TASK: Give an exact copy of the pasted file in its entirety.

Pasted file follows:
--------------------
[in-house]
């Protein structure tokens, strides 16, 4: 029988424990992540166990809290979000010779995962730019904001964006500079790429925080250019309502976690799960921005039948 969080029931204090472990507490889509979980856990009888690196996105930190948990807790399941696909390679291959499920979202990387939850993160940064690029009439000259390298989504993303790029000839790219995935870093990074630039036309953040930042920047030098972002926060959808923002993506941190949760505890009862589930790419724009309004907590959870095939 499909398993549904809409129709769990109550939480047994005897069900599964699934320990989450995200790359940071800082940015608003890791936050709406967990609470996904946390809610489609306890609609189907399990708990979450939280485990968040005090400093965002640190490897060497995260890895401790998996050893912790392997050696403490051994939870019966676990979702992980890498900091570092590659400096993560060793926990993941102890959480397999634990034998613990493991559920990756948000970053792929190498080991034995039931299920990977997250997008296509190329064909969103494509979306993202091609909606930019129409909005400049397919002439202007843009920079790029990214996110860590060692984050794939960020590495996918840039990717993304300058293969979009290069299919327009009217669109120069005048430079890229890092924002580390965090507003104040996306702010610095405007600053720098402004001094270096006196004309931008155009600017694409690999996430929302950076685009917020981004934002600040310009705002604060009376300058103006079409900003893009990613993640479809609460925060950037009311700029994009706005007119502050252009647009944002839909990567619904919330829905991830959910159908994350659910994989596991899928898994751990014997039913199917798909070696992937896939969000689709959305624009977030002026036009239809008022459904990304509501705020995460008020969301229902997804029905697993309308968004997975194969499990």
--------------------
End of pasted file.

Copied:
[in-house]
């Protein structure tokens, strides 16, 4: 029988424990992540166990809290979000010779995962730019904001964006500079790429925080250019309502976690799960921005039948 969080029931204090472990507490889509979980856990009888690196996105930190948990807790399941696909390679291959499920979202990387939850993160940064690029009439000259390298989504993303790029000839790219995935870093990074630039036309953040930042920047030098972002926060959808923002993506941190949760505890009862589930790419724009309004907590959870095939 499909398993549904809409129709769990109550939480047994005897069900599964699934320990989450995200790359940071800082940015608003890791936050709406967990609470996904946390809610489609306890609609189907399990708990979450939280485990968040005090400093965002640190490897060497995260890895401790998996050893912790392997050696403490051994939870019966676990979702992980890498900091570092590659400096993560060793926990993941102890959480397999634990034998613990493991559920990756948000970053792929190498080991034995039931299920990977997250997008296509190329064909969103494509979306993202091609909606930019129409909005400049397919002439202007843009920079790029990214996110860590060692984050794939960020590495996918840039990717993304300058293969979009290069299919327009009217669109120069005048430079890229890092924002580390965090507003104040996306702010610095405007600053720098402004001094270096006196004309931008155009600017694409690999996430929302950076685009917020981004934002600040310009705002604060009376300058103006079409900003893009990613993640479809609460925060950037009311700029994009706005007119502050252009647009944002839909990567619904919330829905991830959910159908994350659910994989596991899928898994751990014997039913199917798909070696992937896939969000689709959305624009977030002026036009239809008022459904990304509501705020995460008020969301229902997804029905697993309308968004997975194969499990």